How Reactive Cybersecurity Works
Some of the most common types of reactive cybersecurity have been familiar to us for decades. They include:
- Anti-virus software
- Incident response plans
These solutions work when an incident is detected and involve the processes for responding if an incident occurs. However, they are not generally capable of preventing an attack in the first place.
Why Active Cybersecurity is Better
When comparing active (proactive) vs. reactive cybersecurity, there should be no doubt that active cybersecurity provides a better defense against cyberattacks.
Instead of waiting for an attacker to come to you, establishing an active defensive perimeter around your organization gives you the power to see where potential threats lie and actively defend against them.
One great example is a potential data breach or hack. While a reactive cybersecurity solution may be able to stop a hack, it cannot prevent it from occurring. In contrast, active cybersecurity solutions can pinpoint suspicious behavior or an incoming threat before it turns malicious.
Having this knowledge is also helpful for budgetary purposes since it allows IT departments to identify and remedy areas that are most vulnerable.
However, the best combination is when an organization can deploy both active and reactive cybersecurity solutions. Just because an organization is actively scanning for threats doesn’t mean one cannot break through. Having strong reactive measures in place is still recommended.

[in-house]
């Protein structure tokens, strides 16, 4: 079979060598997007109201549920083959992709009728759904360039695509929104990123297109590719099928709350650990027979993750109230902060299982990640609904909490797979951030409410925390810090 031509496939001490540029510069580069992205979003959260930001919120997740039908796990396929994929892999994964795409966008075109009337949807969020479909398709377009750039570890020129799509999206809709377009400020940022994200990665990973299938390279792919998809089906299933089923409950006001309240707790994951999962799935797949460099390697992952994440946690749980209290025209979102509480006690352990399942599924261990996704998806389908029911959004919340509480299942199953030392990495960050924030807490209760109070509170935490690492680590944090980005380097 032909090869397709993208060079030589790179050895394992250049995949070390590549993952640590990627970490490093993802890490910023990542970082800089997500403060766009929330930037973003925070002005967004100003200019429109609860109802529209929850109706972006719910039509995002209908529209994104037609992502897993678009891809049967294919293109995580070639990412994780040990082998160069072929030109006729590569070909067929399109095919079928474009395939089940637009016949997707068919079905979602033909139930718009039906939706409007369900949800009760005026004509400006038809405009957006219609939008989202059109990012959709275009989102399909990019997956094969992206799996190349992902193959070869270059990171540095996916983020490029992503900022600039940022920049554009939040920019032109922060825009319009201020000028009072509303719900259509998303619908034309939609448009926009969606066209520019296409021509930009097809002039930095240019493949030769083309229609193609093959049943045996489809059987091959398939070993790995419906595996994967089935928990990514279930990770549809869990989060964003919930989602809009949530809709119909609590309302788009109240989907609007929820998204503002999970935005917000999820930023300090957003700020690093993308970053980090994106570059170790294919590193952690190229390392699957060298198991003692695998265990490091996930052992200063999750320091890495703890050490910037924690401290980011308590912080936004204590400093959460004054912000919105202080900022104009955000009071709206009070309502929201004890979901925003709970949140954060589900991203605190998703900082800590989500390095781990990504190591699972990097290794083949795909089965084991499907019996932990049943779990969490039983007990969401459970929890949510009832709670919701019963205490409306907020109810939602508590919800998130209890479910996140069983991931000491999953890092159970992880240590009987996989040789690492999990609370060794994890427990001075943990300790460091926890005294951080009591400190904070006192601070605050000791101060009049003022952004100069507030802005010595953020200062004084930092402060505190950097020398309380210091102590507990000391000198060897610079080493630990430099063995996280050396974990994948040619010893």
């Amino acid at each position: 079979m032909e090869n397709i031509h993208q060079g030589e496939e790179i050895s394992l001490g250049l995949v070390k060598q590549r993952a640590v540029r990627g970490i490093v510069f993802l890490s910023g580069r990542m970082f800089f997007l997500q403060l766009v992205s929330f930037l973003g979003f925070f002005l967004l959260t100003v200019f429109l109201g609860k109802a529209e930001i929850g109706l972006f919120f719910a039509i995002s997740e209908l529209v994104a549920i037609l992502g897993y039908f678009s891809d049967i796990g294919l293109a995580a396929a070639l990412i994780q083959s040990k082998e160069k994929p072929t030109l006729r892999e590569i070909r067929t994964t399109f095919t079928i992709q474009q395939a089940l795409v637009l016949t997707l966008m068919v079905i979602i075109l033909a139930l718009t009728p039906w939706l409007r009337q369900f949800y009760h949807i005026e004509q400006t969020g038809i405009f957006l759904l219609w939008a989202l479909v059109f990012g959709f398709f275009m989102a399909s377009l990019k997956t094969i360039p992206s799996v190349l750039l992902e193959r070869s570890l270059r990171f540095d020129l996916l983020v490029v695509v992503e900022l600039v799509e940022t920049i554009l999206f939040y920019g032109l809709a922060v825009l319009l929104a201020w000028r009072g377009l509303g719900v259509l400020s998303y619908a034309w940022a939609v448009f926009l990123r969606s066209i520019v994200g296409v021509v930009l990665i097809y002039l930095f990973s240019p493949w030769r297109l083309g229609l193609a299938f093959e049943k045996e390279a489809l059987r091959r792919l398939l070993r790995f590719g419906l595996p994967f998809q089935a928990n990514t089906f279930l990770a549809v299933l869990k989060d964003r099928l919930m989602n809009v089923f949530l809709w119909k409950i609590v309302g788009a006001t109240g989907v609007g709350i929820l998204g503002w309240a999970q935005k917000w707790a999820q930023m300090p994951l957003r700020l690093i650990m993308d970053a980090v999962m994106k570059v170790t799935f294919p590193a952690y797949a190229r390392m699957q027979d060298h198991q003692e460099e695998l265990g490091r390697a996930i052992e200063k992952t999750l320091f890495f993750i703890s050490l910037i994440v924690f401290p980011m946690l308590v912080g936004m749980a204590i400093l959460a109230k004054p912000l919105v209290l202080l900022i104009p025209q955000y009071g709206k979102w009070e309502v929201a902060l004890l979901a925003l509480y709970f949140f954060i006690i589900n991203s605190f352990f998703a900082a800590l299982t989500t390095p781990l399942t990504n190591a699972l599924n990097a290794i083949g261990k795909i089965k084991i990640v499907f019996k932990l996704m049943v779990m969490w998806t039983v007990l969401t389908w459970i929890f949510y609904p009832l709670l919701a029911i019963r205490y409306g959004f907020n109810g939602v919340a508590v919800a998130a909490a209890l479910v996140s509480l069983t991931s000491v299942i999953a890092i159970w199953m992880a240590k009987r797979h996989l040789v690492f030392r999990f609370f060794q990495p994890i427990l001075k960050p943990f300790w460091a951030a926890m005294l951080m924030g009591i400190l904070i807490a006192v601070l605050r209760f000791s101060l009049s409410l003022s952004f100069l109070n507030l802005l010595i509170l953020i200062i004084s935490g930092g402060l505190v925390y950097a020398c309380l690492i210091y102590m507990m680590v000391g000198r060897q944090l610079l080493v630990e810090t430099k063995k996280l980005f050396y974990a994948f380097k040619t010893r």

Adopt a More Active Cybersecurity Posture with ThreatBlockr
Investing in more active cybersecurity solutions can feel intimidating for any organization. There are many options out there, ranging from hiring an external specialist to engaging in in-depth employee training.
Instead of redoing your entire approach, you can augment it with more active strategies thanks to software like ThreatBlockr. In creating this software, our goal was to make it easier for the average business to be properly defended while democratizing cybersecurity knowledge.
ThreatBlockr falls firmly into the area of active defense, as it is constantly learning about new threats and detecting ways to improve and block them before they happen.